The final installment of the Hunger Games series was also the final film for actor Philip Seymour Hoffman. The movie was filmed at the same time as Mockingjay Part 1, so Hoffman’s passing did not create any difficulties in casting or storytelling. It was somewhat odd to see him there on screen posthumously, and I feel some sadness that this boring film had to be his last.
Yes, I said it. It was boring.
I judge movies based on how many times I check my watch. I’ve a nice Luminox that glows in the dark enabling me to easily see the time. I checked it many times. A friend told me, as we emerged from the theater, that I looked like I’d just woken up from a nap.
The film picks up immediately where Mockingjay – Part 1 left off. You would do well to watch it again prior to seeing this film. We begin with a shot of Katniss (Jennifer Lawrence), having the neck brace removed that she wore at the end of the last film after Peeta (Josh Hutcherson) tried to kill her. Peeta is still in the throes of his recovery from the torment the Capital inflicted upon him, and it isn’t going well. The rebels begin a campaign to overtake the Capital and capture and/or kill President Snow. Katniss and company end up in the Capital and, while I won’t say it, you can guess how it ends. Lots of people die and the wretched traps imagined by the Hunger Games game makers make for a visual dazzling, yet panicked and brutal affair.
However, the film just doesn’t end. The war is over and there’s still a LOT of movie left to get through. To me, Mockingjay – Part 2 had the same problem as the third Lord of the Rings film, Return of the King. The big battles end but you’ve still got thirty minutes until the end of the film. Mockingjay – Part 2 hits the climax too early and you’re left with a lengthy and downright uninteresting wrap up. Part of this is due the source material, which is immensely difficult to bring to life. In much of the third book, Katniss is struggling with the effects of everything she has been through and she clearly has a serious case of PTSD. However, the book allows us to get inside her head, and watch her work things out for herself and attempt to find some acceptance. This is difficult to show on screen and the film tries to muddle through as best it can. But after seeing the twisted attempts of the gamemakers try to kill Katniss and her team, and watching numerous people perish during the final battle, everything afterwards simply falls flat.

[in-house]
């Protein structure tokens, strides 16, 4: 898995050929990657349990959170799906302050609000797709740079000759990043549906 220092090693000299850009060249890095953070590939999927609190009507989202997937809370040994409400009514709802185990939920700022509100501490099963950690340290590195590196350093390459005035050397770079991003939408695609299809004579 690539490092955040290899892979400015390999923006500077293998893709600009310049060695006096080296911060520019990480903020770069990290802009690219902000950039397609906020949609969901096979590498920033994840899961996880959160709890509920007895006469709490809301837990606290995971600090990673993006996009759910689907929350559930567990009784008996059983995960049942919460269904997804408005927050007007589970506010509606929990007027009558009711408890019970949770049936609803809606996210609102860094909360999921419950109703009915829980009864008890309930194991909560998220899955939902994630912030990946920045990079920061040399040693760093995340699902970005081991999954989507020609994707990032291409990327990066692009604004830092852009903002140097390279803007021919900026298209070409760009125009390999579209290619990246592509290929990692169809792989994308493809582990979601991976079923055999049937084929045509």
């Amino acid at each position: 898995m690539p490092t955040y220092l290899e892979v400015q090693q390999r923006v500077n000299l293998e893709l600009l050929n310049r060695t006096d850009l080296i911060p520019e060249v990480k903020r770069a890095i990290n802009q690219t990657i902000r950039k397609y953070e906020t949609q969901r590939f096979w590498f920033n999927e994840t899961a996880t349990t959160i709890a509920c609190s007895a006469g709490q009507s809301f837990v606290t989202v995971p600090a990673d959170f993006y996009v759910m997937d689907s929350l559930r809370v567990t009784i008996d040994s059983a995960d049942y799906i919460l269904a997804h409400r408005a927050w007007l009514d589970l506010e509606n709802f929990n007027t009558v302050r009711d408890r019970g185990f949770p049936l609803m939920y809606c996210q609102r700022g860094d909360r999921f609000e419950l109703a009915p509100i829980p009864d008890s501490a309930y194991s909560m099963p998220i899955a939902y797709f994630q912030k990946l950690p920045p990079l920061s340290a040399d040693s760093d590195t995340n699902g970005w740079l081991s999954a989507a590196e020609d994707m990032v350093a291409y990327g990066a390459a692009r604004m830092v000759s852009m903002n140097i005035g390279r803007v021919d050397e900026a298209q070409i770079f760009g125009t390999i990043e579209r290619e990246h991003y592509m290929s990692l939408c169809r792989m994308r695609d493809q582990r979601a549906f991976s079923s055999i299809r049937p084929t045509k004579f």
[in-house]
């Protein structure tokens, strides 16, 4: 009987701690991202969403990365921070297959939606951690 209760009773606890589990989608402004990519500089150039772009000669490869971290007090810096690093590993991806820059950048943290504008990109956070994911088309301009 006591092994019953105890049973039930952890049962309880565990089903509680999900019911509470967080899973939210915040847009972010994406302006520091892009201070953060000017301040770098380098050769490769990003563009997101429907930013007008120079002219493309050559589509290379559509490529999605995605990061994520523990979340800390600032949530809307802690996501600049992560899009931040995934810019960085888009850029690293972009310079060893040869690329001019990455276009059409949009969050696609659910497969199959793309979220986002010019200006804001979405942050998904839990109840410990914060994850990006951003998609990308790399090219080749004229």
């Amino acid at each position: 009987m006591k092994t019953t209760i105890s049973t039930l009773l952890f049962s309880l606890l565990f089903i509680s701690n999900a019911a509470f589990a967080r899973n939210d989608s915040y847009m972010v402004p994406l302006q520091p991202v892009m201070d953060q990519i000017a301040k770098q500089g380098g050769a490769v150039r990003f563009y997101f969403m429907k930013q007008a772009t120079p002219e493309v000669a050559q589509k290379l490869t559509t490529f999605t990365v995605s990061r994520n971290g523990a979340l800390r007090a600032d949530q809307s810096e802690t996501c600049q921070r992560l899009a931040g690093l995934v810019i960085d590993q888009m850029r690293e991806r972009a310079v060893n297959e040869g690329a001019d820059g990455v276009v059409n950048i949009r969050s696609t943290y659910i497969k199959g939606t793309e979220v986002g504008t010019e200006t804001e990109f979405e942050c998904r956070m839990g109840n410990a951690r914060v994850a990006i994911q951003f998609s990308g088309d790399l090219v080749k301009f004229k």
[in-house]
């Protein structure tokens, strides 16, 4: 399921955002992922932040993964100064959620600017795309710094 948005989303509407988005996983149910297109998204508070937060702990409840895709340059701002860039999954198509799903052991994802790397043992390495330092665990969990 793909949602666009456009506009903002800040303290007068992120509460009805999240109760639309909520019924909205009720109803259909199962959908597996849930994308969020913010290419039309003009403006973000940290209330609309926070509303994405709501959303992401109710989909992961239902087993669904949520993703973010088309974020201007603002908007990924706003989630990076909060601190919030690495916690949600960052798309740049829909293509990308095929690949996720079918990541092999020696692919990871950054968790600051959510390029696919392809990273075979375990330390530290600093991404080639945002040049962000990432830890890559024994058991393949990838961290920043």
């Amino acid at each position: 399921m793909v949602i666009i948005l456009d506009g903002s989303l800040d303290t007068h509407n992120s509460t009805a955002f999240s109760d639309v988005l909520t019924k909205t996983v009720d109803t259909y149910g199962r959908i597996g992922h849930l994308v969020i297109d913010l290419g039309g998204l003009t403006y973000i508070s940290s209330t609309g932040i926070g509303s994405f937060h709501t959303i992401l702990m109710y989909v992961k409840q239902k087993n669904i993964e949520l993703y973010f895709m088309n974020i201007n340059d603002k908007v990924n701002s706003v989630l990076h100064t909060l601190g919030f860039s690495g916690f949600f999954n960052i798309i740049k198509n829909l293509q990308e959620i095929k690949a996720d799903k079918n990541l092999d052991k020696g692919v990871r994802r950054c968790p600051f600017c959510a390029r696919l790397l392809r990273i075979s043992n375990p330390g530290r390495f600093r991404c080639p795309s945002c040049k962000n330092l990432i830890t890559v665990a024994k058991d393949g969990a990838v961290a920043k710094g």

I will always say that Jennifer Lawrence is probably the best actress they could have picked to play the role of Katniss. She again carries the film squarely on her shoulders and conveys well the varying emotions that her character experiences in every scene. Her costar Josh Hutcherson, who has been very wooden in the past, finally gets some meat to work with for his role as Peeta, and shows some improvement. I’ve never liked that Peeta, who has been through arguably worse than Katniss over the course of this entire series, is rarely allowed to show pain and emotion. Katniss cries, screams, and clearly suffers in every film, while Peeta is the stoic one to hold her and make her feel better. This has always irked me, even in the books, and I think unfairly reinforces the idea that men should lock up their emotions and never admit if they are suffering. Mockingjay – Part 2 allows Peeta to have a few brief moments of open, personal struggle, but by the end of the film, he has locked it all away and again serves only as the love interest Katniss. Liam Hemswoth, Lawrence’s other costar, puts in another forgettable performance as Gale.
The Hunger Games films started off with so much promise with the first two films. In doing splitting the final book into two films, I feel that the franchise lost itself in the details. So much of the book did not translate well to a film format and I think keeping it to one film would have been more forgiving. It’s a sorry finish to a great start, but I, for one, am happy to see the story of the Girl on Fire finally laid to rest.
2.5 Mockingjay pins out of 5.